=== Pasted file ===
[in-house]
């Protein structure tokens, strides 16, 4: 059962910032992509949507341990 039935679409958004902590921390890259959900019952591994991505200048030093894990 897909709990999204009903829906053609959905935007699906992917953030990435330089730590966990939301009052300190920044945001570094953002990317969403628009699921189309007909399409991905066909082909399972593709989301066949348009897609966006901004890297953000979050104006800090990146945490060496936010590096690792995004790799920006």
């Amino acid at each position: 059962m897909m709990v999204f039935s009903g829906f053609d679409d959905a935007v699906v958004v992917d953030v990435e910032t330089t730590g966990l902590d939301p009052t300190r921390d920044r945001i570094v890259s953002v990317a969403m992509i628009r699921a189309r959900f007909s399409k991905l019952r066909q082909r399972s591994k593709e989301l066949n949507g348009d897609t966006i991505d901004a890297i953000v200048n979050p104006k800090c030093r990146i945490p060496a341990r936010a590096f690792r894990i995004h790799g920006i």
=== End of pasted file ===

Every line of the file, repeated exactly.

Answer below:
[in-house]
């Protein structure tokens, strides 16, 4: 059962910032992509949507341990 039935679409958004902590921390890259959900019952591994991505200048030093894990 897909709990999204009903829906053609959905935007699906992917953030990435330089730590966990939301009052300190920044945001570094953002990317969403628009699921189309007909399409991905066909082909399972593709989301066949348009897609966006901004890297953000979050104006800090990146945490060496936010590096690792995004790799920006």
């Amino acid at each position: 059962m897909m709990v999204f039935s009903g829906f053609d679409d959905a935007v699906v958004v992917d953030v990435e910032t330089t730590g966990l902590d939301p009052t300190r921390d920044r945001i570094v890259s953002v990317a969403m992509i628009r699921a189309r959900f007909s399409k991905l019952r066909q082909r399972s591994k593709e989301l066949n949507g348009d897609t966006i991505d901004a890297i953000v200048n979050p104006k800090c030093r990146i945490p060496a341990r936010a590096f690792r894990i995004h790799g920006i």